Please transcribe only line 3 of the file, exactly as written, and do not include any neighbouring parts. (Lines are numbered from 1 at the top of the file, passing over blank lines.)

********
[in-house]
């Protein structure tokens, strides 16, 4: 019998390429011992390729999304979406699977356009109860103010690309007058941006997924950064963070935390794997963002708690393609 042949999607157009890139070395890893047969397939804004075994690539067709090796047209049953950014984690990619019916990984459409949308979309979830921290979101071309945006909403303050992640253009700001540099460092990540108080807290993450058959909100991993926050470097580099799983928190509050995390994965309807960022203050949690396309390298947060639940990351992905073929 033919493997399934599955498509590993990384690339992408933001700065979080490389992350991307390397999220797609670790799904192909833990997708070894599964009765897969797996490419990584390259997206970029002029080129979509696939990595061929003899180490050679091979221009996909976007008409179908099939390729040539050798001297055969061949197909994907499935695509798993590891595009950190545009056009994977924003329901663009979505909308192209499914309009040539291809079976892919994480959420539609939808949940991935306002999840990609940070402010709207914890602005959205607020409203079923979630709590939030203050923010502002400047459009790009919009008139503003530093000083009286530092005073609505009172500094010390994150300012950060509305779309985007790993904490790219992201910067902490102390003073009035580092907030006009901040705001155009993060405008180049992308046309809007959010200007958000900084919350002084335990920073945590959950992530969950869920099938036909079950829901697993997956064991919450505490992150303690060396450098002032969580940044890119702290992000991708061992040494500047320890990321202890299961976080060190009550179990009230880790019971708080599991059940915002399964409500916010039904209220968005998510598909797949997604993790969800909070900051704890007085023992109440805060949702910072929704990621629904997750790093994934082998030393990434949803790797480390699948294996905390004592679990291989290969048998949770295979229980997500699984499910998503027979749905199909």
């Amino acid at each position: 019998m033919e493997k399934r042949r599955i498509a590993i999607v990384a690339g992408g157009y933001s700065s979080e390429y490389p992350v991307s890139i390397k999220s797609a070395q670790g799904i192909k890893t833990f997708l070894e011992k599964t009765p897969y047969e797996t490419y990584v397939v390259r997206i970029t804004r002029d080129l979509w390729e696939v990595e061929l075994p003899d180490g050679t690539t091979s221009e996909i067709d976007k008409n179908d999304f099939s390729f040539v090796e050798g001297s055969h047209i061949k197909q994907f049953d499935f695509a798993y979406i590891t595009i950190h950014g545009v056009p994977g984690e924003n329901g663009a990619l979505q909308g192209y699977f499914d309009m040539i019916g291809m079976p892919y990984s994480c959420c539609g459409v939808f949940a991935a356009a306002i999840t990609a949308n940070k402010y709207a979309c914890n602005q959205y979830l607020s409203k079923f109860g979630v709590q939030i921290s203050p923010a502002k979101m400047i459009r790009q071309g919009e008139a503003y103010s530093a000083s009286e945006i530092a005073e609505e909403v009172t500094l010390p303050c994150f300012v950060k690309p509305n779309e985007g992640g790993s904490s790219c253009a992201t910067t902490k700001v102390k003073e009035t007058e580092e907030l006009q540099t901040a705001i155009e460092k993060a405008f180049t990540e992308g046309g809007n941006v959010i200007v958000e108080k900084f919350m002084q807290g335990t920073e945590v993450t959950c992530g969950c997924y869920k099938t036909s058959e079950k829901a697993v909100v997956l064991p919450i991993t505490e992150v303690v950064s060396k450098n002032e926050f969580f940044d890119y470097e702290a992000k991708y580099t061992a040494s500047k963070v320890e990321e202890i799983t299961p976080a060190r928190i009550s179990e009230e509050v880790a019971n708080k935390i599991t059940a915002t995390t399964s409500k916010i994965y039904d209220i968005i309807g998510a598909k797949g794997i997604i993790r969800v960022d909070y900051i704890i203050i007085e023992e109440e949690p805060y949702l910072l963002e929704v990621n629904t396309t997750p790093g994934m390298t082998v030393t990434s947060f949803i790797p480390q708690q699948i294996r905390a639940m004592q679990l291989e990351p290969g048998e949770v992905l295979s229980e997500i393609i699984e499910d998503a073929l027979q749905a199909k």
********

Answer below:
């Amino acid at each position: 019998m033919e493997k399934r042949r599955i498509a590993i999607v990384a690339g992408g157009y933001s700065s979080e390429y490389p992350v991307s890139i390397k999220s797609a070395q670790g799904i192909k890893t833990f997708l070894e011992k599964t009765p897969y047969e797996t490419y990584v397939v390259r997206i970029t804004r002029d080129l979509w390729e696939v990595e061929l075994p003899d180490g050679t690539t091979s221009e996909i067709d976007k008409n179908d999304f099939s390729f040539v090796e050798g001297s055969h047209i061949k197909q994907f049953d499935f695509a798993y979406i590891t595009i950190h950014g545009v056009p994977g984690e924003n329901g663009a990619l979505q909308g192209y699977f499914d309009m040539i019916g291809m079976p892919y990984s994480c959420c539609g459409v939808f949940a991935a356009a306002i999840t990609a949308n940070k402010y709207a979309c914890n602005q959205y979830l607020s409203k079923f109860g979630v709590q939030i921290s203050p923010a502002k979101m400047i459009r790009q071309g919009e008139a503003y103010s530093a000083s009286e945006i530092a005073e609505e909403v009172t500094l010390p303050c994150f300012v950060k690309p509305n779309e985007g992640g790993s904490s790219c253009a992201t910067t902490k700001v102390k003073e009035t007058e580092e907030l006009q540099t901040a705001i155009e460092k993060a405008f180049t990540e992308g046309g809007n941006v959010i200007v958000e108080k900084f919350m002084q807290g335990t920073e945590v993450t959950c992530g969950c997924y869920k099938t036909s058959e079950k829901a697993v909100v997956l064991p919450i991993t505490e992150v303690v950064s060396k450098n002032e926050f969580f940044d890119y470097e702290a992000k991708y580099t061992a040494s500047k963070v320890e990321e202890i799983t299961p976080a060190r928190i009550s179990e009230e509050v880790a019971n708080k935390i599991t059940a915002t995390t399964s409500k916010i994965y039904d209220i968005i309807g998510a598909k797949g794997i997604i993790r969800v960022d909070y900051i704890i203050i007085e023992e109440e949690p805060y949702l910072l963002e929704v990621n629904t396309t997750p790093g994934m390298t082998v030393t990434s947060f949803i790797p480390q708690q699948i294996r905390a639940m004592q679990l291989e990351p290969g048998e949770v992905l295979s229980e997500i393609i699984e499910d998503a073929l027979q749905a199909k």